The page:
The King's Navy

Proudly serving His Majesty since 1755

The Ladies

1732a

We encourage women to participate in any role they wish, be it as a fine lady, a working class woman, a poxy tart with toxic parts, a sailor, or even a Marine. The most common role for women would be as officers’ ladies, the gunner’s wife, the carpenter’s wife, etc.
We will encourage you to research the role you wish to portray and to be able to discuss your life portrayal with the public.
We try to stay within the 1750 to 1780 range on fashions so try to make your dress accommodate this time frame. A fine lady’s dress is much harder to make and very much more uncomfortable to wear, especially on hot days. Working class clothes tend to be looser and in layers, which can be added or subtracted according to your comfort.
smithgown
This is a typical ladies fine dress of the period. It would be made of fine fabrics unavailable to the common classes.
                         townsend1townsend2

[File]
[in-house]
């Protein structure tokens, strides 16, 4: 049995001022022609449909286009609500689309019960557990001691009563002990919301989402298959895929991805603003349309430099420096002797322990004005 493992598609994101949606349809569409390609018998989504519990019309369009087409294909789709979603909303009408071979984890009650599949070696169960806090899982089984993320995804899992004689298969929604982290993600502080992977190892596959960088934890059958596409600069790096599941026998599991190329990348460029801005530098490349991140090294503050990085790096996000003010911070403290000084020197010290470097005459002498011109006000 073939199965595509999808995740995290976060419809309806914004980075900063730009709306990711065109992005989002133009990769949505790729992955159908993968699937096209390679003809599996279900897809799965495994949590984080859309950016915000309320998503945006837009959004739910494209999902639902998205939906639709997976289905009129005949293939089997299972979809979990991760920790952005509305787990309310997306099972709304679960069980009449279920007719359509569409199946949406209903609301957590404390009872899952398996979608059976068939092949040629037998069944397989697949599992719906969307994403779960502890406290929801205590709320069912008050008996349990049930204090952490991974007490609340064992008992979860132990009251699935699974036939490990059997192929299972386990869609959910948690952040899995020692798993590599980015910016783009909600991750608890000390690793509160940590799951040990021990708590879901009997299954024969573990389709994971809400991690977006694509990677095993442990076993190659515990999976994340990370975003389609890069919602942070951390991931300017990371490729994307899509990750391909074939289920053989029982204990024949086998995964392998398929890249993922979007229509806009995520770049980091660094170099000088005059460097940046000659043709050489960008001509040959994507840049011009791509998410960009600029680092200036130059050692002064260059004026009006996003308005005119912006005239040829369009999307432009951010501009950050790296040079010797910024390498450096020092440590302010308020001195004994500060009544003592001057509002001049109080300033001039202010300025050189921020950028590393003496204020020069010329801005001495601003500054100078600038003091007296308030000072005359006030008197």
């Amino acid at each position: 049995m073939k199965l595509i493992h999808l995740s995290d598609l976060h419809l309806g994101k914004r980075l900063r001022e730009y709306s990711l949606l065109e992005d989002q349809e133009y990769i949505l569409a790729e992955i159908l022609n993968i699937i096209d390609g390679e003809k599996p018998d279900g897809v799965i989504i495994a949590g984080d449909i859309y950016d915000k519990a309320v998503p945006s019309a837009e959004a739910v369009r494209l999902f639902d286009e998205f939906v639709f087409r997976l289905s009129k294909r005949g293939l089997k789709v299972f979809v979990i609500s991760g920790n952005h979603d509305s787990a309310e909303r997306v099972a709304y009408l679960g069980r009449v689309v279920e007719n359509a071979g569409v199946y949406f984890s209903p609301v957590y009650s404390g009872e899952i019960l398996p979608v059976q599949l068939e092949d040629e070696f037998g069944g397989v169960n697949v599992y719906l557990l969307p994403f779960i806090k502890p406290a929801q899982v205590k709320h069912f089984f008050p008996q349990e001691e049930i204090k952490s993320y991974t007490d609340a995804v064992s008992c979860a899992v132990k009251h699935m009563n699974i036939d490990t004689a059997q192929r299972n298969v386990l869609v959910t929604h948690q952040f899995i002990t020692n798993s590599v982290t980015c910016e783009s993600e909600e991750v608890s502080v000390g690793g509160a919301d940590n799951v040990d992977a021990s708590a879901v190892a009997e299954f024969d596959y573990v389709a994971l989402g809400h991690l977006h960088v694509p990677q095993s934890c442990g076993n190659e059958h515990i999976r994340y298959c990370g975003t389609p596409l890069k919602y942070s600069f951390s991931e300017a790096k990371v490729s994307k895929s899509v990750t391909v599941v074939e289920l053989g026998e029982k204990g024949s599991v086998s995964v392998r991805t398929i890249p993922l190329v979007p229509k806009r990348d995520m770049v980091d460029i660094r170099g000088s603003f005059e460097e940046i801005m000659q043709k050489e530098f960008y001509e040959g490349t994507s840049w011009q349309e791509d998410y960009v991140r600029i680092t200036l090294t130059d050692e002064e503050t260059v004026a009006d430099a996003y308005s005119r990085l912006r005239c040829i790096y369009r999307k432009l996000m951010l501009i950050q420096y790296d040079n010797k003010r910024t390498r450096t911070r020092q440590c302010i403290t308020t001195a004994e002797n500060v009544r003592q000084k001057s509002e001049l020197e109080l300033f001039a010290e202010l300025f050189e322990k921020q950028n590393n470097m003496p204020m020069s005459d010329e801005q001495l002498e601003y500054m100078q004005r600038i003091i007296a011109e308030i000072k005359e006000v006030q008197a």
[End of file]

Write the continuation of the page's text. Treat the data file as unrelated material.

Here are two very typical common women’s outfits available from Jas Townsend and Son. These would be appropriate for any shipboard woman’s role.
We ask that if you choose to portray a man that it be done in a believable manner. No makeup or anything which would betray your subterfuge. If you decided to be a Marine, you would be following in the footsteps of the likes of Hannah Snell, who passed as a Marine for over two years. Hannah Snell had concealed her true sex while serving in a regiment of the Royal Marines. She had sailed to India through great storms and fought in mud-filled trenches at the siege of Pondicherry. She claims to have been severely injured in the battle and that is when the surgeons discovered her true sex.
snellAn excellent book on women at sea by Suzanne J.Stark called “Female Tars” covers the subject much better than we can and we highly recommend it.
femtars